Distinguished Speaker Series: Structural modeling of cellular interactome

Prof. Ilya Vakser, Director, Computational Biology Program and Center for Computational Biology, Department of Molecular Biosciences, The University of Kansas

21 February 2024, 16:15 
Sherman building, room 632, Life Sciences, TAU. 
Distinguished Speaker Series

Edmond J. Safra Center for Bioinformatics


Distinguished Speaker Series Seminar


Prof. Ilya Vakser

Director, Computational Biology Program and Center for Computational Biology, Department of Molecular Biosciences, The University of Kansas


"Structural modeling of cellular interactome"


Wednesday, February 21 2024, at 16:15 


Sherman building, room 632, Life Sciences Faculty

Refreshments from 16:00


Abstract: Docking-based simulation of cellular environment at atomic resolution samples the intermolecular energy landscape mapped by docking, which focuses on large ensembles of predicted models/energy minima corresponding to transient interactions that dominate crowded environment inside cells. Our DOCKGROUND resource provides a collection of datasets for the development and testing of docking techniques. The interactive web interface allows search by various parameters, such as release date, multimeric state, complex type, structure resolution, etc., visualization of the search results with a number of customizable parameters, and provides downloadable datasets with pre-defined levels of sequence and structure redundancy. The crowded environment drastically changes protein recognition properties, and thus significantly alters the underlying energy landscape. We addressed the effects of crowding on the protein binding funnel, distribution and size of the energy basins, and energy function smoothing. A comprehensive analysis of protein diffusion in different crowding condition, based on the landscape sampled by Markov Chain Monte Carlo simulations, determined translational and rotation diffusion rates for different types of proteins in crowding conditions in a broad range of concentrations. Recent developments of the atomic resolution simulation protocols introduced sophisticated forcefields and drastically increased the simulation trajectory length. While our previously developed approach had been already ~1M times faster than the alternative techniques, the new parallelized protocols further speed it up by orders of magnitude, allowing us to address physiological mechanisms that have been far beyond capabilities of atom-resolution modeling.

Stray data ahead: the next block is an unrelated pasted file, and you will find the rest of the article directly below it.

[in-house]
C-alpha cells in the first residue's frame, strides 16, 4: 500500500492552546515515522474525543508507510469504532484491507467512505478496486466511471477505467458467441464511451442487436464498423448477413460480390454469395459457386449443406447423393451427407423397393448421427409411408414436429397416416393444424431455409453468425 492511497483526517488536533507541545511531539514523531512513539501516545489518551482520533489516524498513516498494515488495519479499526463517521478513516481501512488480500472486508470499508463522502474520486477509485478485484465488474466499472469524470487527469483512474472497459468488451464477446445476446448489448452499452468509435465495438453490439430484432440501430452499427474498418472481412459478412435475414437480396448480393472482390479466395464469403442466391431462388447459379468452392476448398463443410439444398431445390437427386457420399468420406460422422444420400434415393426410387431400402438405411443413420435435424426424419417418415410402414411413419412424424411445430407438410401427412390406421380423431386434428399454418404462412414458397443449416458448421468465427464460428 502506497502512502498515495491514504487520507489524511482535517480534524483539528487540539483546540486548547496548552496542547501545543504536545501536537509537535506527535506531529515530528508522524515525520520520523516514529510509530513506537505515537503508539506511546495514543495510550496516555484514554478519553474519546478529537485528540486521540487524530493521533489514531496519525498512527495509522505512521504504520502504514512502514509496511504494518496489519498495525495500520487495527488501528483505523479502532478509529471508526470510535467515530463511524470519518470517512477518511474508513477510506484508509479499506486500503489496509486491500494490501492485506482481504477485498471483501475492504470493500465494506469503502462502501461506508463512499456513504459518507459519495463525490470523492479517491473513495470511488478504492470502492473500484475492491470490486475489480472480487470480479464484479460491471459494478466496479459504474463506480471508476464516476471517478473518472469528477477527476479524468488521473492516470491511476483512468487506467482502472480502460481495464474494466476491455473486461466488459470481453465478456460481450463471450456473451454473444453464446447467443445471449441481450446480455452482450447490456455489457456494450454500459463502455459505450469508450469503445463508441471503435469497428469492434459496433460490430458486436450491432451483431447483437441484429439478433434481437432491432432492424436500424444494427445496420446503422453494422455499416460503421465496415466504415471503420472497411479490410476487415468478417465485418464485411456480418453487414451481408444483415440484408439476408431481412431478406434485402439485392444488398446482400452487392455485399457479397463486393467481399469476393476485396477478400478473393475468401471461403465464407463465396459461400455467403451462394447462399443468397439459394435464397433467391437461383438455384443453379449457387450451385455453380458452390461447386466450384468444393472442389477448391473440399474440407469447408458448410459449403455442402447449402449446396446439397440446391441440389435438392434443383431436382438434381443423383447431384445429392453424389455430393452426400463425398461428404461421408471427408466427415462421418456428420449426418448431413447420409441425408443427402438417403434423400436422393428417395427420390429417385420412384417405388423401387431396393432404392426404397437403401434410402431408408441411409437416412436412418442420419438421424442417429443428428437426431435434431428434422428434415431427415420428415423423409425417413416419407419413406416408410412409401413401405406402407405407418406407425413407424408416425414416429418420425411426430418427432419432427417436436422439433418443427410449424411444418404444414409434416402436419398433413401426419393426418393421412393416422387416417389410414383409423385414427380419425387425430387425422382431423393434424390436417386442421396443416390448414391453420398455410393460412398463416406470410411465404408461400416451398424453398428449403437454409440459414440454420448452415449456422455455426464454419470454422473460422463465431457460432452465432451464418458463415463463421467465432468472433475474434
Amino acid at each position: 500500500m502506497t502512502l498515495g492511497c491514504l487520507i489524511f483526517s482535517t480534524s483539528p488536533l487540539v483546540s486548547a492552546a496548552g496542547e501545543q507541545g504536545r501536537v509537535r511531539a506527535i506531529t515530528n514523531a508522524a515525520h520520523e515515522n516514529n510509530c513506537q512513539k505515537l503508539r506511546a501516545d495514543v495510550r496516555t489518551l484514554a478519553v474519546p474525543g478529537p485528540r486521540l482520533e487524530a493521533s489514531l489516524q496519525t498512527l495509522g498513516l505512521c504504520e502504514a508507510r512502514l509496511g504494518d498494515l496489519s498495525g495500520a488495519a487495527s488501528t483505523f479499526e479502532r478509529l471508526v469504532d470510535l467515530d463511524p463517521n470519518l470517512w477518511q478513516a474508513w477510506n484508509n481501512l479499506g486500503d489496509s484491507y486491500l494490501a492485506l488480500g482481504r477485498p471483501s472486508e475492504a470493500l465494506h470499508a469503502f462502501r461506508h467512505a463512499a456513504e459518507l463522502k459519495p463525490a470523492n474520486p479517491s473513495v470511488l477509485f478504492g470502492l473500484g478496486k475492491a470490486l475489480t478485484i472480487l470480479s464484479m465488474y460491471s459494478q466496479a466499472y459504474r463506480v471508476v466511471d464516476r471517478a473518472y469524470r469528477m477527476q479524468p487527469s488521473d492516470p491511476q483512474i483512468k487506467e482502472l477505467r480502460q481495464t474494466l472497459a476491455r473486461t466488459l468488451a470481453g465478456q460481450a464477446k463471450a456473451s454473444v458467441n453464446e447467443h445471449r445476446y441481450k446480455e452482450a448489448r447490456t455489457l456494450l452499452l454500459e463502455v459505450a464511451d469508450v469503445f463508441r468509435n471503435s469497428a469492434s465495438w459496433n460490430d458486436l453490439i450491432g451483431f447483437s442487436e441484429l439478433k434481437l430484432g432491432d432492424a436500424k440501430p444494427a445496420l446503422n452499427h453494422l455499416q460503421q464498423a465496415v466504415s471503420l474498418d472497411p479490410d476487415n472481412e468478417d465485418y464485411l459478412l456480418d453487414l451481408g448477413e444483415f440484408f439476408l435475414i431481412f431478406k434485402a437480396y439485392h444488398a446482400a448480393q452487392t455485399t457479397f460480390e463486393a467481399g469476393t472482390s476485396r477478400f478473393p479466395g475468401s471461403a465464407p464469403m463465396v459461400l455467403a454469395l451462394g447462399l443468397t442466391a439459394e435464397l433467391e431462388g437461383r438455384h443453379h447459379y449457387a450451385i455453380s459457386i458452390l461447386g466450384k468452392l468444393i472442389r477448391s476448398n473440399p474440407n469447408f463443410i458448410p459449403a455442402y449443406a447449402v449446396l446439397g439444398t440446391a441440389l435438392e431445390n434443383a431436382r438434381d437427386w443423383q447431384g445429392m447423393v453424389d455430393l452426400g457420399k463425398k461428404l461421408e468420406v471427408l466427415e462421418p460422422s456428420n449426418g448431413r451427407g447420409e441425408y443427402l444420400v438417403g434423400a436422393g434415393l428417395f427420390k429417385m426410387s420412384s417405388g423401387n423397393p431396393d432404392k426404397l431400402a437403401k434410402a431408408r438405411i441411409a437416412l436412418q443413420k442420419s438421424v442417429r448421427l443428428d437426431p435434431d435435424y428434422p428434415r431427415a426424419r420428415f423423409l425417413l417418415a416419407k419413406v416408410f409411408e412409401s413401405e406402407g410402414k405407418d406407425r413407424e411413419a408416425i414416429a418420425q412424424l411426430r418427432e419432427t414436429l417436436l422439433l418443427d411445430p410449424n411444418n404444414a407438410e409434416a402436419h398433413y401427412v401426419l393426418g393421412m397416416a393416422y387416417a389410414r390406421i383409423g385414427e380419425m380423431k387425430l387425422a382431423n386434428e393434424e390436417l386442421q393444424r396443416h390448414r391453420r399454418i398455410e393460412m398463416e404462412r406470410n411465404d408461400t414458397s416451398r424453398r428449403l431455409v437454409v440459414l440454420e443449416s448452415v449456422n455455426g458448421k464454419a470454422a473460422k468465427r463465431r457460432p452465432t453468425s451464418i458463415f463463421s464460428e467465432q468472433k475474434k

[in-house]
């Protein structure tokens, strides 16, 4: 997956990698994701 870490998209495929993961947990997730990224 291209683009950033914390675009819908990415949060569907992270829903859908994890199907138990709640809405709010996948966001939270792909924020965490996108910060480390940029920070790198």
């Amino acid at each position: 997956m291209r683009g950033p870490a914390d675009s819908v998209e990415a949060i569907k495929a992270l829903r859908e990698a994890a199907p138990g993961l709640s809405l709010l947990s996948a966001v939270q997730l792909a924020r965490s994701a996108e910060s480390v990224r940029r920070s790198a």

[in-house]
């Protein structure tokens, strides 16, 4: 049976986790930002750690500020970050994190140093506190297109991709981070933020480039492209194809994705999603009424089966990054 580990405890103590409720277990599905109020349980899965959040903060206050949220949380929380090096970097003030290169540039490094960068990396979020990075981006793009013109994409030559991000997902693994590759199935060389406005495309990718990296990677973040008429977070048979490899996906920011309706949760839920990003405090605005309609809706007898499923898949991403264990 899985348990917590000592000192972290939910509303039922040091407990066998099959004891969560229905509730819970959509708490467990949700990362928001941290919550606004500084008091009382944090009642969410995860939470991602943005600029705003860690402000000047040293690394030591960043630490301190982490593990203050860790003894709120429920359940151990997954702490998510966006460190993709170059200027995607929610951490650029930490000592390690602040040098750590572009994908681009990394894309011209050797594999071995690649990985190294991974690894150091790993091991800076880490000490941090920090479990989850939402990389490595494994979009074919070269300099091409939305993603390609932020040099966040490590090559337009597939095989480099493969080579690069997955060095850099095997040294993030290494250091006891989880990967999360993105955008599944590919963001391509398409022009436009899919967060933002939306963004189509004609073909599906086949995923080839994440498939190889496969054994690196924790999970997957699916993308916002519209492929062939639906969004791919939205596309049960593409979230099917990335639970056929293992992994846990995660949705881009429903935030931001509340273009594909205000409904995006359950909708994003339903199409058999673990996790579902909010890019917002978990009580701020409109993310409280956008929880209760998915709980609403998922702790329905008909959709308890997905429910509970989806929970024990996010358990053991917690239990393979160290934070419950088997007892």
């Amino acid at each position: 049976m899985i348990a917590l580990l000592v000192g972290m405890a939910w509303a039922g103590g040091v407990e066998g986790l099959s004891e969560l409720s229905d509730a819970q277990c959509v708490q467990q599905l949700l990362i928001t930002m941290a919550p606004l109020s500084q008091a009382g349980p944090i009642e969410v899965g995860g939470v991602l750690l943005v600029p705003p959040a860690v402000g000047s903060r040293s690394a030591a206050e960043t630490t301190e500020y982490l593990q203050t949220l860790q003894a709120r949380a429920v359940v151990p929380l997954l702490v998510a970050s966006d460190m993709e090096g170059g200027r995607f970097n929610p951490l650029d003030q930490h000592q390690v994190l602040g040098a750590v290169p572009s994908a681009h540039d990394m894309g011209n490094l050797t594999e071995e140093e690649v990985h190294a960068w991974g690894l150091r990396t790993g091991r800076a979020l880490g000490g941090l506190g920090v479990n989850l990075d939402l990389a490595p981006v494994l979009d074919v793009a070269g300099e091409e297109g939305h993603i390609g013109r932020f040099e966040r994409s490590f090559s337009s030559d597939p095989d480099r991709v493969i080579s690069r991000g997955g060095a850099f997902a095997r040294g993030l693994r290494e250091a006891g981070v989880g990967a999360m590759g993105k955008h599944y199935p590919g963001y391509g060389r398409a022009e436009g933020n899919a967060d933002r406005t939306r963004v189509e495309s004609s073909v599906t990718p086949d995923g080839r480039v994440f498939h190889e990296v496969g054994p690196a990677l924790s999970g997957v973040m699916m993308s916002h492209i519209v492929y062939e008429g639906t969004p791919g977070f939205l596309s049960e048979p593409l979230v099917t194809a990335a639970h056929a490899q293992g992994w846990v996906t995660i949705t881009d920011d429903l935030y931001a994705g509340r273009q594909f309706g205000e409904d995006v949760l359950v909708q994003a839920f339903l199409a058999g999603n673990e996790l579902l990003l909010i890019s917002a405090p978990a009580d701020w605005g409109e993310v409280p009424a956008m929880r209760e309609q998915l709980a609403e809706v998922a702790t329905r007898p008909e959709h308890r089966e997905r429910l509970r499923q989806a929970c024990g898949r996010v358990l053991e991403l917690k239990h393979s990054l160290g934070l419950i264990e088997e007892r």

Host: Prof. Nir Ben-Tal, Life Sciences Faculty

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